Magnificent Neo-Romanian style “Tree of Life” decorative panel

Neo-Romanian style window decoration, Piata Romana area, Bucharest. (©Valentin Mandache)

I was literally blown away when I first encountered the splendid “Three of Life” window decorative panel, shown in the photograph above, part of the elaborate decoration of a late 1920s – early 1930 Neo-Romanian style house in central Bucharest. It is still well preserved, with the exception of the upper part of the window reticular screen, which was probably broken sometimes in the last decade by ignorant proprietors to make way for air conditioning ducts, a blemish that is nevertheless repairable. The panel is in fact a complex composition of many symbols, inspired from the rich Romanian church and peasant mythology, arranged together in a succession of metaphors that unfurl along the three of life theme.  I can detect there the origins of life motif in the plant pot represented on the base sector, sitting on three grains (the Trinity) from which the life sprang up as a fruit bearing vine plant. The middle sector shows life’s many paths represented by the two decorative side window dressings that illustrate the continuous Manichean encounters between the good (symbolised by the protector eagle) and evil (symbolised by the dragon) forces. Their encounters are interrupted by ornate medallions containing the symbol of the cross, epitomising the peaceful moments attained at some points in life. The upper sector is a representation of the Garden of Eden, where two peacocks, attributes of beauty and peace, feed from a fruit laden cup sustained by a double traverse cross symbolising in the Byzantine/ Orthodox imagery the triumph of Christ and therefore of life over death. The three sectors thus form together an elaborate and full of details three of life, that gives personality and meaning to the the whole architecture of the house. There are many other symbols within this wonderful assembly, like the rope unfurling on the edge of the reticular screen, symbolising the infinity, etc. The whole panel is an wonderful Neo-Romanian style design, which has found in the local church and peasant art and mythology an extraordinarily rich source of inspiration.

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I endeavor through this series of daily articles to inspire appreciation of the historic houses of Romania, a virtually undiscovered, but fascinating chapter of European architectural history and heritage.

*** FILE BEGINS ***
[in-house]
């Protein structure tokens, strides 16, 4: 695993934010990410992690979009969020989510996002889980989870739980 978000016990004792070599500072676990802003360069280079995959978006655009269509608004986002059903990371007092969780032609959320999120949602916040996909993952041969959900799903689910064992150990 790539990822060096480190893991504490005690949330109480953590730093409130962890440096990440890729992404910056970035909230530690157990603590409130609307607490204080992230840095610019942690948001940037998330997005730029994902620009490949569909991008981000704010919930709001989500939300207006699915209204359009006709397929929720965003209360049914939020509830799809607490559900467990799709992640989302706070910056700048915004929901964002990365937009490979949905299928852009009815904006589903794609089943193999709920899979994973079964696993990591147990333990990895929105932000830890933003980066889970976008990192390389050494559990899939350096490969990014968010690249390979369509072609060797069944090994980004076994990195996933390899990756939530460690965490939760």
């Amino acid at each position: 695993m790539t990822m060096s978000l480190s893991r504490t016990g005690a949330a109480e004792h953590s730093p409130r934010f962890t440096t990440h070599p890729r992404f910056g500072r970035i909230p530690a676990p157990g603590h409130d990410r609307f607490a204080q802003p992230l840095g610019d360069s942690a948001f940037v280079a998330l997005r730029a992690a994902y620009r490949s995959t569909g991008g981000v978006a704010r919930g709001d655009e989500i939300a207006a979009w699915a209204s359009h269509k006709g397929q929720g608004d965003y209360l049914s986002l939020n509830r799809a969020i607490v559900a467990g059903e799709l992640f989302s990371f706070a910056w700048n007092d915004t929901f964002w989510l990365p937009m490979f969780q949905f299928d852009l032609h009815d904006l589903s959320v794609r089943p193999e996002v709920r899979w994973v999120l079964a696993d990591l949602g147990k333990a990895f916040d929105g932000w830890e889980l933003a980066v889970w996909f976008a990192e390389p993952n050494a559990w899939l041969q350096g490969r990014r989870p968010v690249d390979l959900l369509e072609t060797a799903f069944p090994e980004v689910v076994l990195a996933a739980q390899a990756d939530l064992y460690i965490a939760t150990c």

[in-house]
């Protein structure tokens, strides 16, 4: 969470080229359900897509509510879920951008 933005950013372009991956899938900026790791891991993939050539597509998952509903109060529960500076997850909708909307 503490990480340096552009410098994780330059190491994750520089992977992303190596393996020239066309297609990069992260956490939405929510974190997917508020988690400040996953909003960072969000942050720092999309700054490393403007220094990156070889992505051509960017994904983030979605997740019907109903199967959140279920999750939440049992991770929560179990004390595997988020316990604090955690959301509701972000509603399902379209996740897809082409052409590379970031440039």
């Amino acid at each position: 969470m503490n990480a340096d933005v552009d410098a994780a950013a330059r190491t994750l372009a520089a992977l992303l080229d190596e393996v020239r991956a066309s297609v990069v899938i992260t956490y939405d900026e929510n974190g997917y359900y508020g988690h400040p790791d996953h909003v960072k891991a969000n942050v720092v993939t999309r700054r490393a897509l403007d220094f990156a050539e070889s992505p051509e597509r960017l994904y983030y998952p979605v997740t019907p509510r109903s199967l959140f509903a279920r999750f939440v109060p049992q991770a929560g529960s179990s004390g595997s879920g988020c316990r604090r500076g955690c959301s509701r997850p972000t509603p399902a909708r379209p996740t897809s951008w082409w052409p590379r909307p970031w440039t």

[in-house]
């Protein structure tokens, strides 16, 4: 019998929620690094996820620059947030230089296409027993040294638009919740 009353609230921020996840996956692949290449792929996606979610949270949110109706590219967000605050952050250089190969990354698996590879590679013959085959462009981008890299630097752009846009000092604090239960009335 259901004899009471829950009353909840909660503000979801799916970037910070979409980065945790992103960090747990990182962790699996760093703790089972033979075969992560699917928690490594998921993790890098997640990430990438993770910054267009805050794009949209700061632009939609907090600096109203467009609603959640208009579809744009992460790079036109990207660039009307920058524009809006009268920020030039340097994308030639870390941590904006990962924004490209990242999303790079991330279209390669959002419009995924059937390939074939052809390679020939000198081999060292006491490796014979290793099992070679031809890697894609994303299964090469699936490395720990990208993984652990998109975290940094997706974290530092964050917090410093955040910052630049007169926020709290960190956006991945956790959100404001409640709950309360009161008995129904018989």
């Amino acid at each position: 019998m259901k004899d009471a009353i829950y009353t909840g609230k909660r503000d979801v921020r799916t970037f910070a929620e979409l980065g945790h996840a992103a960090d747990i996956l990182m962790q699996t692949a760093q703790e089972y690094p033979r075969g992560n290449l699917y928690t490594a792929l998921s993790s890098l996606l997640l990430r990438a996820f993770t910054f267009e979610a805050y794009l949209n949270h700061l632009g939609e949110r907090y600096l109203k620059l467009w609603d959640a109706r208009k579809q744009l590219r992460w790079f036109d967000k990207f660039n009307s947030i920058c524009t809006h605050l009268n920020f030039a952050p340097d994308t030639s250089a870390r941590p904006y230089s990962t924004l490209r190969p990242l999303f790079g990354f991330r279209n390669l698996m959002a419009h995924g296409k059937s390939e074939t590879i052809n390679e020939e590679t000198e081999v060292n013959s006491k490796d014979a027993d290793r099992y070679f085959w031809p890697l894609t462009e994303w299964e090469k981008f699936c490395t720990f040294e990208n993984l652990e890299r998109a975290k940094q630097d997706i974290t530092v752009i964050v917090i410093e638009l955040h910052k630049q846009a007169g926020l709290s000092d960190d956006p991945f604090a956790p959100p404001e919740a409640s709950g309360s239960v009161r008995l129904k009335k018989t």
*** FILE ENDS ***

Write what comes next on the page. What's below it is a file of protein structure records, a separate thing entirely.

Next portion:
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If you plan acquiring a historic property in Romania or start a renovation project, I would be delighted to advice you in sourcing the property, specialist research, planning permissions, restoration project management, etc. To discuss your particular plan please see my contact details in the Contact page of this weblog.

Manichean Symbolism on Neo-Romanian Style Panels

Neo-Romanian style circular decorative panels with Manichean representations: the battle between good (eagle) and evil (reptiles) adorning the street wall of an early 1930s house in Stirbey Voda area, Bucharest. (©Valentin Mandache)

The Romanian folklore and traditional peasant beliefs, as well as the indigenous brand of Christianity (officially denominated as “Greek Christianity”, in reality very much blended with local ancient pagan beliefs) contain many references to epic Manichean battles between the good and evil forces. One of the usual representations in the Romanian visual arts of the good forces is that of the protector eagle, while the evil forces are symbolised by reptiles- snakes or dragon like lizards. I found two very telling such representations in the form of the circular architectural panels presented in the photographs above, which adorn the street wall of a grand Neo-Romanian style house in one of the central quarters of Bucharest. I am just overwhelmed by the dynamism and drama of these two well rendered scenes, in which the protagonists are clutched in a deadly fight, with no clear winner in sight. These two panels are some of the finest Neo-Romanian style Manichean symbolism representations that I encountered so far in my architectural photography work in Bucharest; another similar theme panel can be seen here, about which I wrote a post in June this year.

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I endeavor through this series of daily articles to inspire appreciation of the historic houses of Romania, a virtually undiscovered, but fascinating chapter of European architectural history and heritage.

***********************************************

If you plan acquiring a historic property in Romania or start a renovation project, I would be delighted to advice you in sourcing the property, specialist research, planning permissions, restoration project management, etc. To discuss your particular plan please see my contact details in the Contact page of this weblog.